Supporting Our Veterans

March 25, 2009
By Rita Boland

Updated on 1/15/10: The My Soldier program is no longer operational; however, for those who are still interested in supporting the troops through letters and care packages, another excellent option is the Adopt a U.S. Soldier program. The Adopt a U.S. Soldier organization allows citizens to support troops by sending e-mails, letters and packages. You can obtain more information and register for the program at http://www.adoptaussoldier.org/preregistration.htm. The programs listed on these pages are not affiliated with our publication or association.

March 4, 2009
By Rita Boland

Dust off those bikes, take them out of the garage and get rolling for a great cause! Face of America 2009 begins April 25 in Bethesda, Maryland, to raise awareness of service members injured in the line of duty. The 110-mile bike ride, which ends April 26 in Gettysburg, Pennsylvania, also raises funds for World TEAM (The Exceptional Athlete Matters) Sports, an organization that strives to increase awareness, acceptance and integration of people with disabilities through sports. Face of America focuses specifically on disabled veterans by reaching out and actively including troops who have been severely injured in Iraq and Afghanistan.

March 1, 2009
By Henry Kenyon

Wounded, ill and injured military members and their families are often in need of financial and medical resources as they recover. The National Resource Directory (NRD) home page provides information on and access to a range of medical and non-medical services and resources. The site offers links to affiliated programs such as the Wounded Warrior Resource Center, which offers information about local military facilities, health care services and benefits. Another asset is the Recovery Coordination Program designed to improve the care, management and transition assistance for wounded, sick and injured military personnel.

February 20, 2009
By Henry Kenyon

Sentinels of Freedom awards scholarships to wounded veterans-but this money does not lead to a degree. Instead, the organization provides "life scholarships" in an effort to help the injured readjust to civilian life and their new physical challenges. Through donations of time, money, goods and scholarships, veterans receive housing, transportation and employment and education assistance. They also are connected to a team of volunteers that provides guidance, mentoring and friendship during a four-year program.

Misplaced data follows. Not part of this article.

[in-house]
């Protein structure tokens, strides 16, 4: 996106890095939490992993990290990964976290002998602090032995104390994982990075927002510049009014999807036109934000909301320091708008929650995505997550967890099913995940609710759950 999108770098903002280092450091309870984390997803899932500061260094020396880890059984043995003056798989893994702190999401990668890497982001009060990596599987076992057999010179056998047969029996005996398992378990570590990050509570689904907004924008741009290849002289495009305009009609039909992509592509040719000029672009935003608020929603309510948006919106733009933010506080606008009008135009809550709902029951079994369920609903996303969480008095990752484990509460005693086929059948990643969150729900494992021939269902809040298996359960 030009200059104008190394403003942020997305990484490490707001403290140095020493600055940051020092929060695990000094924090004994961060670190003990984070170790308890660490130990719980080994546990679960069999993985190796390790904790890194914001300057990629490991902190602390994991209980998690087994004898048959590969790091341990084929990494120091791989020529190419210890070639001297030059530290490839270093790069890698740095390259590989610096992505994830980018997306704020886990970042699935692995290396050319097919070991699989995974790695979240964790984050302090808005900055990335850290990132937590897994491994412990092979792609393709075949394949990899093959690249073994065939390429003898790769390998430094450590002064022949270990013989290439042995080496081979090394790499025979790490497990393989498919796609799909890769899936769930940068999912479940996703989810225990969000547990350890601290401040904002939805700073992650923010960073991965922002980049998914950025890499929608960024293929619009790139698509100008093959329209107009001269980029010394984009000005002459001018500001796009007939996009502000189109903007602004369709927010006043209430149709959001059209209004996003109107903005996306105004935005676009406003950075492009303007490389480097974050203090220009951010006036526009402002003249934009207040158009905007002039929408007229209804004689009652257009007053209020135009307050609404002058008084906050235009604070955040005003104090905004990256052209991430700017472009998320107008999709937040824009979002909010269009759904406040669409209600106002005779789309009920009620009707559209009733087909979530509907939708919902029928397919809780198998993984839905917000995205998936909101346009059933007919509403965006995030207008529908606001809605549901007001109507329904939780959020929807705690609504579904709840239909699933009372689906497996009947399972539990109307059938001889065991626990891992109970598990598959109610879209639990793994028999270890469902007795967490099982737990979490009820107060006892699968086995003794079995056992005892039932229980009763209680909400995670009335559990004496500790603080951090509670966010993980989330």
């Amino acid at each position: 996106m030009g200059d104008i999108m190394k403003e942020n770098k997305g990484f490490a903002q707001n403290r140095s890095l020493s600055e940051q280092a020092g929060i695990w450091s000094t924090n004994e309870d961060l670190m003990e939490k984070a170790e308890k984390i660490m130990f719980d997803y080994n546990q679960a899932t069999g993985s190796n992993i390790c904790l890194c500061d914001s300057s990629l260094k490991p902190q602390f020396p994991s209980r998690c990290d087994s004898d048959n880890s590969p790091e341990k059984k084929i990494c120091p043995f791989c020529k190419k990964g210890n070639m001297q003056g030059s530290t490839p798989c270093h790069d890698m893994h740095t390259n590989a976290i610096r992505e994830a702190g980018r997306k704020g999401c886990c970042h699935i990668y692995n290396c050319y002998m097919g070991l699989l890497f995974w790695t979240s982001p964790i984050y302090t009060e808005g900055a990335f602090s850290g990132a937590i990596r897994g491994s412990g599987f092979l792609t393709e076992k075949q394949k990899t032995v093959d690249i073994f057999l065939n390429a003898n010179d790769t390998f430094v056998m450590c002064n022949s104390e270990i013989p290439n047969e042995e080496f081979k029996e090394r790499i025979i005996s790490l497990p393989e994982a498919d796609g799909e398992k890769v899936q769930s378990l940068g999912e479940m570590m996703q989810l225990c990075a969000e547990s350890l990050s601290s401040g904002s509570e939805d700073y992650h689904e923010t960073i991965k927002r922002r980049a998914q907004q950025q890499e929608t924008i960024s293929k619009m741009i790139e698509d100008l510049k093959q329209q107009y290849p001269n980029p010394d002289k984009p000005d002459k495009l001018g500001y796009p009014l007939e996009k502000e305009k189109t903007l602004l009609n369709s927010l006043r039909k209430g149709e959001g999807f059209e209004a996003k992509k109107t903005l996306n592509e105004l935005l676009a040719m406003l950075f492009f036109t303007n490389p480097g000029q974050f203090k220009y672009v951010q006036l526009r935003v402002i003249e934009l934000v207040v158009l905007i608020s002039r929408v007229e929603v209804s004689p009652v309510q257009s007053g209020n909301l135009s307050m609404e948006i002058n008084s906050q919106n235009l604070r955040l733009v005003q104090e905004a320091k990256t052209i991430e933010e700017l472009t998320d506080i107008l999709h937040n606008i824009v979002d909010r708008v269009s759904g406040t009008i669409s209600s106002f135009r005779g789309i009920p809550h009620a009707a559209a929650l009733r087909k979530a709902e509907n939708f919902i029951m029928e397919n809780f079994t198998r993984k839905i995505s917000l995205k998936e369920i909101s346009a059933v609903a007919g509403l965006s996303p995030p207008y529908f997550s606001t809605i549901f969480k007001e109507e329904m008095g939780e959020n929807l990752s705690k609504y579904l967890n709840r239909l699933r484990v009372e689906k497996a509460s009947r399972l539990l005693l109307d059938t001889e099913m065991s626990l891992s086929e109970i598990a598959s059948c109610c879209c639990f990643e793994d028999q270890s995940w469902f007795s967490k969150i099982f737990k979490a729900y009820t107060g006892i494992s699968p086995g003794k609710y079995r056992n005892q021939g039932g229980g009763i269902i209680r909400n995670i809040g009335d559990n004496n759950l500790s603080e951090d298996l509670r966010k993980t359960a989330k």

February 19, 2009
By Rita Boland

Dust off those bikes, take them out of the garage and get rolling for a great cause! Face of America 2009 begins April 25 in Bethesda, Maryland, to raise awareness of service members injured in the line of duty. The 110-mile bike ride, which ends April 26 in Gettysburg, Pennsylvania, also raises funds for World TEAM (The Exceptional Athlete Matters) Sports, an organization that strives to increase awareness, acceptance and integration of people with disabilities through sports. Face of America focuses specifically on disabled veterans by reaching out and actively including troops who have been severely injured in Iraq and Afghanistan.

November 21, 2008
By Henry Kenyon

In another example of how the military community can receive help through military organizations, the U.S. Defense Department has released a comprehensive handbook (PDF link) outlining compensation and other benefits service members and their families are entitled to after separating or retiring from the military because of serious injury and illness. The departments of Veterans Affairs, Labor, Health and Human Services, and Education, as well as the Social Security Administration, cooperated on the book's development.

November 7, 2008
By Henry Kenyon

Honor Flight Chicago is a little different from most veteran support organizations, and it proves there is no end to the ways people can make a difference in the lives of those who served. The program flies World War II veterans from Chicago Midway Airport to Dulles International Airport and then takes them by bus to see the World War II Memorial erected in Washington, D.C., in their honor. After spending two hours there and eating a box lunch, the group continues to the Korean and Vietnam war memorials and the Iwo Jima Memorial. If time allows, veterans receive a tour of Washington as well. Everyone flies home later the same day.

October 30, 2008
By Rita Boland

Patriot Paws trains dogs to work with injured military members and other disabled persons to help restore physical and emotional freedoms. The organization provides high-quality service dogs for the minimum possible price to those who need them. Any physically disabled U.S. veteran or other American with mobile disabilities can apply for a Patriot Paws service dog by downloading the application form online or requesting one by mail. The necessary contact information is listed on the Web site. When an application is accepted, applicants are interviewed, and the organization makes every effort to find a compatible pet.

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